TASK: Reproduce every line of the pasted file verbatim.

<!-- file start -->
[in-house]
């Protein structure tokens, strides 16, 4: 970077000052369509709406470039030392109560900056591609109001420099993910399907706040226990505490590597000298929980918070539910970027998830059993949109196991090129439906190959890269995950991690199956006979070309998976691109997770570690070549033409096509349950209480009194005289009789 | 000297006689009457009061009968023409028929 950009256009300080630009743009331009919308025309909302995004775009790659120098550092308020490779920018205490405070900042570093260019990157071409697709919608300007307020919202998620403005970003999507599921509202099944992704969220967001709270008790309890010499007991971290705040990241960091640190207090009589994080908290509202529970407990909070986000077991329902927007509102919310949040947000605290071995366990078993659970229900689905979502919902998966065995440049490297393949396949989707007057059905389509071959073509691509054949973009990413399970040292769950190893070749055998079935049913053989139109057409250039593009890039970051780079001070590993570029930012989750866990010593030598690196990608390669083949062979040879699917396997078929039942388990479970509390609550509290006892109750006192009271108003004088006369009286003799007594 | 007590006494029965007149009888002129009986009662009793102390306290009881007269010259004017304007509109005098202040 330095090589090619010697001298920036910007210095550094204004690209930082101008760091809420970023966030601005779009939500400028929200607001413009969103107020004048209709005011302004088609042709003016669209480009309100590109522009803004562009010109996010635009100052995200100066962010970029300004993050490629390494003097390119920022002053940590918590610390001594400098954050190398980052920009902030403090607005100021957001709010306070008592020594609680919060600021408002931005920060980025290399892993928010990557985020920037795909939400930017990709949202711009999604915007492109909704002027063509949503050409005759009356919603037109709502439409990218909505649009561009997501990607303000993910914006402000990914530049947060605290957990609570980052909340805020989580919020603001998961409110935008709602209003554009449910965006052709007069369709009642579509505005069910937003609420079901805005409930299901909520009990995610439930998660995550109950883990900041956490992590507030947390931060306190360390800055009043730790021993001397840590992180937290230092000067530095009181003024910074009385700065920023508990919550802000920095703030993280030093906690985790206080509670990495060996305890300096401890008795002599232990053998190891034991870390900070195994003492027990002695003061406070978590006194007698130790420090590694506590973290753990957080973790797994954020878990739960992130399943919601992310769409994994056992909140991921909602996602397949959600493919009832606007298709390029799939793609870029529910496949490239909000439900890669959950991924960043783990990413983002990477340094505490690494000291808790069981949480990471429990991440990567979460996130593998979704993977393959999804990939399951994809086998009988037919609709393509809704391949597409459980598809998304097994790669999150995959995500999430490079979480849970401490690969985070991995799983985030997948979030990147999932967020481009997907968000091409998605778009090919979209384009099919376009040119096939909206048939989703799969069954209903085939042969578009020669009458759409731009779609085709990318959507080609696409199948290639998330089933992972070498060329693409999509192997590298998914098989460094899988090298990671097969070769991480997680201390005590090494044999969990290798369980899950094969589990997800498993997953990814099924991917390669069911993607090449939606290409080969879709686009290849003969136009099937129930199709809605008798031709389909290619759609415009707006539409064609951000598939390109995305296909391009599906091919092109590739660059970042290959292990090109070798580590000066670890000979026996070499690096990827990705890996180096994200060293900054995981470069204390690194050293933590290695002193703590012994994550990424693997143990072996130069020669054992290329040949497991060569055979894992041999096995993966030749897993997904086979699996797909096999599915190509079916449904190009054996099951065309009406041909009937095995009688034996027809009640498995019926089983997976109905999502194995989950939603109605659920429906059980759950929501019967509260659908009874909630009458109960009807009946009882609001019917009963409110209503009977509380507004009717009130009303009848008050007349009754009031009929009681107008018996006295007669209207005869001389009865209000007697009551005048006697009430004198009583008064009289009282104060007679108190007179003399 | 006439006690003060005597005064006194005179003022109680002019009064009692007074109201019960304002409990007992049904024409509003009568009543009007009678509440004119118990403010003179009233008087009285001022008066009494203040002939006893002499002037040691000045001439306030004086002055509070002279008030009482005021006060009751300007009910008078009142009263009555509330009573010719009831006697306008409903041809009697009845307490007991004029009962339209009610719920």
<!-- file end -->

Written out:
[in-house]
């Protein structure tokens, strides 16, 4: 970077000052369509709406470039030392109560900056591609109001420099993910399907706040226990505490590597000298929980918070539910970027998830059993949109196991090129439906190959890269995950991690199956006979070309998976691109997770570690070549033409096509349950209480009194005289009789 | 000297006689009457009061009968023409028929 950009256009300080630009743009331009919308025309909302995004775009790659120098550092308020490779920018205490405070900042570093260019990157071409697709919608300007307020919202998620403005970003999507599921509202099944992704969220967001709270008790309890010499007991971290705040990241960091640190207090009589994080908290509202529970407990909070986000077991329902927007509102919310949040947000605290071995366990078993659970229900689905979502919902998966065995440049490297393949396949989707007057059905389509071959073509691509054949973009990413399970040292769950190893070749055998079935049913053989139109057409250039593009890039970051780079001070590993570029930012989750866990010593030598690196990608390669083949062979040879699917396997078929039942388990479970509390609550509290006892109750006192009271108003004088006369009286003799007594 | 007590006494029965007149009888002129009986009662009793102390306290009881007269010259004017304007509109005098202040 330095090589090619010697001298920036910007210095550094204004690209930082101008760091809420970023966030601005779009939500400028929200607001413009969103107020004048209709005011302004088609042709003016669209480009309100590109522009803004562009010109996010635009100052995200100066962010970029300004993050490629390494003097390119920022002053940590918590610390001594400098954050190398980052920009902030403090607005100021957001709010306070008592020594609680919060600021408002931005920060980025290399892993928010990557985020920037795909939400930017990709949202711009999604915007492109909704002027063509949503050409005759009356919603037109709502439409990218909505649009561009997501990607303000993910914006402000990914530049947060605290957990609570980052909340805020989580919020603001998961409110935008709602209003554009449910965006052709007069369709009642579509505005069910937003609420079901805005409930299901909520009990995610439930998660995550109950883990900041956490992590507030947390931060306190360390800055009043730790021993001397840590992180937290230092000067530095009181003024910074009385700065920023508990919550802000920095703030993280030093906690985790206080509670990495060996305890300096401890008795002599232990053998190891034991870390900070195994003492027990002695003061406070978590006194007698130790420090590694506590973290753990957080973790797994954020878990739960992130399943919601992310769409994994056992909140991921909602996602397949959600493919009832606007298709390029799939793609870029529910496949490239909000439900890669959950991924960043783990990413983002990477340094505490690494000291808790069981949480990471429990991440990567979460996130593998979704993977393959999804990939399951994809086998009988037919609709393509809704391949597409459980598809998304097994790669999150995959995500999430490079979480849970401490690969985070991995799983985030997948979030990147999932967020481009997907968000091409998605778009090919979209384009099919376009040119096939909206048939989703799969069954209903085939042969578009020669009458759409731009779609085709990318959507080609696409199948290639998330089933992972070498060329693409999509192997590298998914098989460094899988090298990671097969070769991480997680201390005590090494044999969990290798369980899950094969589990997800498993997953990814099924991917390669069911993607090449939606290409080969879709686009290849003969136009099937129930199709809605008798031709389909290619759609415009707006539409064609951000598939390109995305296909391009599906091919092109590739660059970042290959292990090109070798580590000066670890000979026996070499690096990827990705890996180096994200060293900054995981470069204390690194050293933590290695002193703590012994994550990424693997143990072996130069020669054992290329040949497991060569055979894992041999096995993966030749897993997904086979699996797909096999599915190509079916449904190009054996099951065309009406041909009937095995009688034996027809009640498995019926089983997976109905999502194995989950939603109605659920429906059980759950929501019967509260659908009874909630009458109960009807009946009882609001019917009963409110209503009977509380507004009717009130009303009848008050007349009754009031009929009681107008018996006295007669209207005869001389009865209000007697009551005048006697009430004198009583008064009289009282104060007679108190007179003399 | 006439006690003060005597005064006194005179003022109680002019009064009692007074109201019960304002409990007992049904024409509003009568009543009007009678509440004119118990403010003179009233008087009285001022008066009494203040002939006893002499002037040691000045001439306030004086002055509070002279008030009482005021006060009751300007009910008078009142009263009555509330009573010719009831006697306008409903041809009697009845307490007991004029009962339209009610719920």